Published on Development Impact

Doing a baseline when you have very little time before the program starts or before people know their program status

This page in:

I received an interesting question last week from Andrea Guariso, that I think speaks to a more general issue that I have faced in several evaluations, and so I thought I would share his question, my responses, and see whether others have experience or advice to share on this type of problem.

Andrea is working with two colleagues (Tara Mitchell and Carol Newman) at Trinity College Dublin, and three researchers (Marcus Holmlund, Chloe Fernandez, and Serge Adjognon) in the DIME group at the World Bank on an evaluation of an entrepreneurship support program for refugees and host populations in Niger. The AEA registry entry provides more details on the trial. The program will give treated individuals a cash grant and some business training, and they wish to measure both economic outcomes, and also whether the program affects social outcomes like social networks and social interactions.


The problem: not being able to survey everyone before they know whether they are in the program

Here is how Andrea described the set-up and main issue:

“The design is such that within each treatment village there will be an assessment (made by two village committees) to identify the eligible households in the village. Then a lottery will determine who will benefit from the program among the eligible people. From the pilot that is currently ongoing we are seeing that roughly 20% of the eligible individuals are going to receive the program.

The big question we are currently struggling with is how and when to run our baseline survey. Ideally, we would like to survey individuals after eligibility is determined, but before the lottery, to avoid that the outcome of the lottery itself could influence their answers (which is unclear whether it should be the case, but perhaps knowing for certainty about participation in the program might influence some decisions, or there could also be some psychological influence playing a role). But we do not have the resources to survey everyone and with just 20% of eligible households being selected we would have power issues if we were to simply survey a representative sample of eligible households”.

The team were considered a two-stage approach, where they sample a random sample of households after eligibility (which will oversample the control group), and then a booster sample of households after the lottery (oversampling the treatment group), and then using this to test whether responses differ with knowledge of program status. But they wanted to see how others had dealt with these issues.

Potential solutions

This issue of trying to interview everyone after selection but before status is known or implementation starts is a reasonably common one. Here are some possibilities I suggested.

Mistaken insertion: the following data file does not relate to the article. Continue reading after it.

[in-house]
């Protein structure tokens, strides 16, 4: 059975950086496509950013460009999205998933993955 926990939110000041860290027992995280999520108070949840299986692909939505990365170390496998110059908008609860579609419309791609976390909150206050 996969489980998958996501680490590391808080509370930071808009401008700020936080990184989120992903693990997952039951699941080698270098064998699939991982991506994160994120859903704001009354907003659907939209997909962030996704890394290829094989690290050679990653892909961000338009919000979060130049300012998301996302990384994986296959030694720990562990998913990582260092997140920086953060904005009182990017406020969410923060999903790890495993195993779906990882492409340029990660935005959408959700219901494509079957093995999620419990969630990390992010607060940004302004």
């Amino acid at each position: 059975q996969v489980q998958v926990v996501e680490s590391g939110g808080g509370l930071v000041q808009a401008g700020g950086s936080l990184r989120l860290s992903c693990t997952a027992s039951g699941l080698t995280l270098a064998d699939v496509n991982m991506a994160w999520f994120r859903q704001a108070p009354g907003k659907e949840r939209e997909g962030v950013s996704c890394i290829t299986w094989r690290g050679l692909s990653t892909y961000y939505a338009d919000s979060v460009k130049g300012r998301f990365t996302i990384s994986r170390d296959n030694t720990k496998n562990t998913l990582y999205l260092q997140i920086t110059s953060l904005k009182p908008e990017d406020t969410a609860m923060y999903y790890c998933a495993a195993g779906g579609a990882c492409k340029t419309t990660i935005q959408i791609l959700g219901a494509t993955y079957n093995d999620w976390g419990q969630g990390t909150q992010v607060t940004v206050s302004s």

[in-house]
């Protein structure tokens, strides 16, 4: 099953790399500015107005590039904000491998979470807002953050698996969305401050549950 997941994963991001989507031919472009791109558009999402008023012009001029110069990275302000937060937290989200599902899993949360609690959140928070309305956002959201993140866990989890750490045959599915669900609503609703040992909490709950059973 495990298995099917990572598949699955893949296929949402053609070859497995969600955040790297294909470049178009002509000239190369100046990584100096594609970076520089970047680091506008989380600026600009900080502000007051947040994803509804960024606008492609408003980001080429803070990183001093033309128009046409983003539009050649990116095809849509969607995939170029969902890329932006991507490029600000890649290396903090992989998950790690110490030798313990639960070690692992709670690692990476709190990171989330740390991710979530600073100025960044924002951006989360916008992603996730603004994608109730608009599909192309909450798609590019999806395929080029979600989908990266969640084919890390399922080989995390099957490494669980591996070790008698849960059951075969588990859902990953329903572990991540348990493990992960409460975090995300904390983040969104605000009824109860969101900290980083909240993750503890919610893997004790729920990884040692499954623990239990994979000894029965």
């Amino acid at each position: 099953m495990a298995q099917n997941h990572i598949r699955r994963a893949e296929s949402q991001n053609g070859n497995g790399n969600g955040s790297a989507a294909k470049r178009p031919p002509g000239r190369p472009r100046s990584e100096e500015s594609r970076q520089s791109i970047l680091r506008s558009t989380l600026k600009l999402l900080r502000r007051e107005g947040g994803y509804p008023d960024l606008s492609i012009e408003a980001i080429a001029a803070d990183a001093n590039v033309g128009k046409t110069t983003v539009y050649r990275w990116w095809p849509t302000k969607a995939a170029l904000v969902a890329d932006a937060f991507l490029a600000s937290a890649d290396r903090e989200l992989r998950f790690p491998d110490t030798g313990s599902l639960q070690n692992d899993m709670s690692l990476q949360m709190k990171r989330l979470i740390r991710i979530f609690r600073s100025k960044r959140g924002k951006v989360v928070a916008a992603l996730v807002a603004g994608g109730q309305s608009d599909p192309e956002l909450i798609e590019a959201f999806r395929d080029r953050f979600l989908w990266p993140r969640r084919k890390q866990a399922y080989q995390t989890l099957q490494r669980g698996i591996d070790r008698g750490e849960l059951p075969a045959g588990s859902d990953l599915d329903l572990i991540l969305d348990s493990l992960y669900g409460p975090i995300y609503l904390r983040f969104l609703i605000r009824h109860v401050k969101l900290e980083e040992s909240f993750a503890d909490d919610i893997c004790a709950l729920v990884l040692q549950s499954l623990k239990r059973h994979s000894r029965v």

Approach one: skip the full baseline and just use data from the program application form. Often you require people to apply to a program by filling out some quite basic application form. This normally contains some basic demographics and questions used to determine eligibility status, but it may be possible to add another page or two to this to collect a little more data (and importantly to make sure you ask for as much contact information as possible to help in re-interviewing them). This was the approach I used in the Nigeria business plan competition I worked on. There we had almost 24,000 people apply, and almost 6,000 get through to a second phase where they submitted business plans. All of this was done online, and it would have been very expensive to interview them in person. At this second stage, I added a short baseline datasheet that had them fill in a little more background information themselves online. This approach may be particularly useful for evaluations in which the key outcome of interest might be similar for everyone to begin with – for example, employment status (not-working) and income (zero) might be the pretty much the same for a sample of unemployed young job-seekers, or business start-up status (not started) and profits (zero) might be pretty much the same for a program designed to help people set up new businesses. As a result, the baseline won’t be so informative for predicting future outcomes. The first follow-up survey can then be used to collect more time-invariant characteristics of interest, and perhaps some retrospective variables.

Approach two: do the baseline once you know treatment status (and perhaps even as the intervention is starting), but focus on variables that are time-invariant, retrospective over a longer period, or slow moving. I’ve used this approach in several studies in which random selection occurs in batches on a rolling basis, with interventions starting very quickly thereafter. For example, in this evaluation of a vocational training program for the unemployed in Turkey, individuals applied to different courses and we then would randomize if the courses were oversubscribed. We ended up having 130 different courses throughout the country, and once the application deadline was reached, random selection occurred immediately and then courses started quickly thereafter. As a result, only one-third of the sample was able to be interviewed before the courses started, and the remainder during the first weeks of the course. Our baseline balance table then focuses on demographics, and employment history (e.g. ever employed), rather than on current employment status would could change in a few weeks once people know if they have the course or not. Similar, in this non-experimental evaluation of a seasonal worker program, workers were recruited in small batches and then migrated quite quickly after selection. Our surveys then asked remaining family members about demographics, work status in the previous year, and slow moving variables like housing infrastructure that we thought would not change quickly.